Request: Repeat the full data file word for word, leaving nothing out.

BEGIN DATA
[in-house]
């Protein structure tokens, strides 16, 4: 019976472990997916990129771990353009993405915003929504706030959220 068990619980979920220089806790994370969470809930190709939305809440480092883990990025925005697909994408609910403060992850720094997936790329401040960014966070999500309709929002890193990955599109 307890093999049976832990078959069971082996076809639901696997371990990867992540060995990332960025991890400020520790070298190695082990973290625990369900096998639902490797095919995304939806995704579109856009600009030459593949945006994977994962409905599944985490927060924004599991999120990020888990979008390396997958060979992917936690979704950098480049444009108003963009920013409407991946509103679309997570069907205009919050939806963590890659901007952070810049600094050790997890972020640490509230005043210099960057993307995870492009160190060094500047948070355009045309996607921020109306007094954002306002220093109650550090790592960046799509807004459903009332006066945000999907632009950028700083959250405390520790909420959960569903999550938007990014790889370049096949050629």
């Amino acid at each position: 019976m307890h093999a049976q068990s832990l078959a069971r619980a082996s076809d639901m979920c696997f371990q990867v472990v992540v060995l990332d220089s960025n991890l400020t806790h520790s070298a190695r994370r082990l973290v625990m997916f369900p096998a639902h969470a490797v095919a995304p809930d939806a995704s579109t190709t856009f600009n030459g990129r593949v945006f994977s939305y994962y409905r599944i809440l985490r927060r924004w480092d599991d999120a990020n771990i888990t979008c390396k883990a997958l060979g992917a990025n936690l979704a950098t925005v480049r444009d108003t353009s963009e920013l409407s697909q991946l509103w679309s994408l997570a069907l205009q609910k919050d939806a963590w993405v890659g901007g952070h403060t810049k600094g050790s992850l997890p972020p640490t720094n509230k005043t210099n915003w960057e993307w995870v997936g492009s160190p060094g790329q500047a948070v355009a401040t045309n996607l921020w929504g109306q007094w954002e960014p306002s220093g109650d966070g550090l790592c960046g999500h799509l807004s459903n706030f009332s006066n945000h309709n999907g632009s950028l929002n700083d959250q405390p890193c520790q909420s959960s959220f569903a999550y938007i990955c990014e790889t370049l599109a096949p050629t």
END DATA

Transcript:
[in-house]
């Protein structure tokens, strides 16, 4: 019976472990997916990129771990353009993405915003929504706030959220 068990619980979920220089806790994370969470809930190709939305809440480092883990990025925005697909994408609910403060992850720094997936790329401040960014966070999500309709929002890193990955599109 307890093999049976832990078959069971082996076809639901696997371990990867992540060995990332960025991890400020520790070298190695082990973290625990369900096998639902490797095919995304939806995704579109856009600009030459593949945006994977994962409905599944985490927060924004599991999120990020888990979008390396997958060979992917936690979704950098480049444009108003963009920013409407991946509103679309997570069907205009919050939806963590890659901007952070810049600094050790997890972020640490509230005043210099960057993307995870492009160190060094500047948070355009045309996607921020109306007094954002306002220093109650550090790592960046799509807004459903009332006066945000999907632009950028700083959250405390520790909420959960569903999550938007990014790889370049096949050629």
């Amino acid at each position: 019976m307890h093999a049976q068990s832990l078959a069971r619980a082996s076809d639901m979920c696997f371990q990867v472990v992540v060995l990332d220089s960025n991890l400020t806790h520790s070298a190695r994370r082990l973290v625990m997916f369900p096998a639902h969470a490797v095919a995304p809930d939806a995704s579109t190709t856009f600009n030459g990129r593949v945006f994977s939305y994962y409905r599944i809440l985490r927060r924004w480092d599991d999120a990020n771990i888990t979008c390396k883990a997958l060979g992917a990025n936690l979704a950098t925005v480049r444009d108003t353009s963009e920013l409407s697909q991946l509103w679309s994408l997570a069907l205009q609910k919050d939806a963590w993405v890659g901007g952070h403060t810049k600094g050790s992850l997890p972020p640490t720094n509230k005043t210099n915003w960057e993307w995870v997936g492009s160190p060094g790329q500047a948070v355009a401040t045309n996607l921020w929504g109306q007094w954002e960014p306002s220093g109650d966070g550090l790592c960046g999500h799509l807004s459903n706030f009332s006066n945000h309709n999907g632009s950028l929002n700083d959250q405390p890193c520790q909420s959960s959220f569903a999550y938007i990955c990014e790889t370049l599109a096949p050629t």